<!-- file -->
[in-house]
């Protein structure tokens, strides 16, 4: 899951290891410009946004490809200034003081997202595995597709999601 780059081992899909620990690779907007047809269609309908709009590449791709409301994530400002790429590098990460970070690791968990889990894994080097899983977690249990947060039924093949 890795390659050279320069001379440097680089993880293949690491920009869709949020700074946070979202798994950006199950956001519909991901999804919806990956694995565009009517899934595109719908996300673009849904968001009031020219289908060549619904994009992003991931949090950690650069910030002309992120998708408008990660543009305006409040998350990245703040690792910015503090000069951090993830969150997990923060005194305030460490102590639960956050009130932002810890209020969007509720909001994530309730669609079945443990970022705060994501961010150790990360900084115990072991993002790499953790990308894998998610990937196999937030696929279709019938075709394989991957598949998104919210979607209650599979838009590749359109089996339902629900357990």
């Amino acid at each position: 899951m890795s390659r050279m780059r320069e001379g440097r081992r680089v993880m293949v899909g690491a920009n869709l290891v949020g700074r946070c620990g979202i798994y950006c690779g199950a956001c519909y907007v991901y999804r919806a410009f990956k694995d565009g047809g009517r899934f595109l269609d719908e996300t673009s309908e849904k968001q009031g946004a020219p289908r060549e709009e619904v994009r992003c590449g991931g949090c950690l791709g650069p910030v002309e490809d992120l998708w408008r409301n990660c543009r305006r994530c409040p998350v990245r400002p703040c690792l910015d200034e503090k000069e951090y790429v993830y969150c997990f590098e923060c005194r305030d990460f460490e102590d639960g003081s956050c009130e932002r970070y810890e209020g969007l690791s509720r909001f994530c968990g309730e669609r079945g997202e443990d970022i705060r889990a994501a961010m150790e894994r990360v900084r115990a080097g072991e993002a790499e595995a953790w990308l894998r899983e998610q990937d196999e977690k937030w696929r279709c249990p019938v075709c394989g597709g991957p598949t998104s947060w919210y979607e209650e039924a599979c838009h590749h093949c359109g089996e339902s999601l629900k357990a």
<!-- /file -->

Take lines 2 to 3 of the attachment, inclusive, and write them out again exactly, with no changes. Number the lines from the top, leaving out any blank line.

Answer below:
């Protein structure tokens, strides 16, 4: 899951290891410009946004490809200034003081997202595995597709999601 780059081992899909620990690779907007047809269609309908709009590449791709409301994530400002790429590098990460970070690791968990889990894994080097899983977690249990947060039924093949 890795390659050279320069001379440097680089993880293949690491920009869709949020700074946070979202798994950006199950956001519909991901999804919806990956694995565009009517899934595109719908996300673009849904968001009031020219289908060549619904994009992003991931949090950690650069910030002309992120998708408008990660543009305006409040998350990245703040690792910015503090000069951090993830969150997990923060005194305030460490102590639960956050009130932002810890209020969007509720909001994530309730669609079945443990970022705060994501961010150790990360900084115990072991993002790499953790990308894998998610990937196999937030696929279709019938075709394989991957598949998104919210979607209650599979838009590749359109089996339902629900357990």
């Amino acid at each position: 899951m890795s390659r050279m780059r320069e001379g440097r081992r680089v993880m293949v899909g690491a920009n869709l290891v949020g700074r946070c620990g979202i798994y950006c690779g199950a956001c519909y907007v991901y999804r919806a410009f990956k694995d565009g047809g009517r899934f595109l269609d719908e996300t673009s309908e849904k968001q009031g946004a020219p289908r060549e709009e619904v994009r992003c590449g991931g949090c950690l791709g650069p910030v002309e490809d992120l998708w408008r409301n990660c543009r305006r994530c409040p998350v990245r400002p703040c690792l910015d200034e503090k000069e951090y790429v993830y969150c997990f590098e923060c005194r305030d990460f460490e102590d639960g003081s956050c009130e932002r970070y810890e209020g969007l690791s509720r909001f994530c968990g309730e669609r079945g997202e443990d970022i705060r889990a994501a961010m150790e894994r990360v900084r115990a080097g072991e993002a790499e595995a953790w990308l894998r899983e998610q990937d196999e977690k937030w696929r279709c249990p019938v075709c394989g597709g991957p598949t998104s947060w919210y979607e209650e039924a599979c838009h590749h093949c359109g089996e339902s999601l629900k357990a």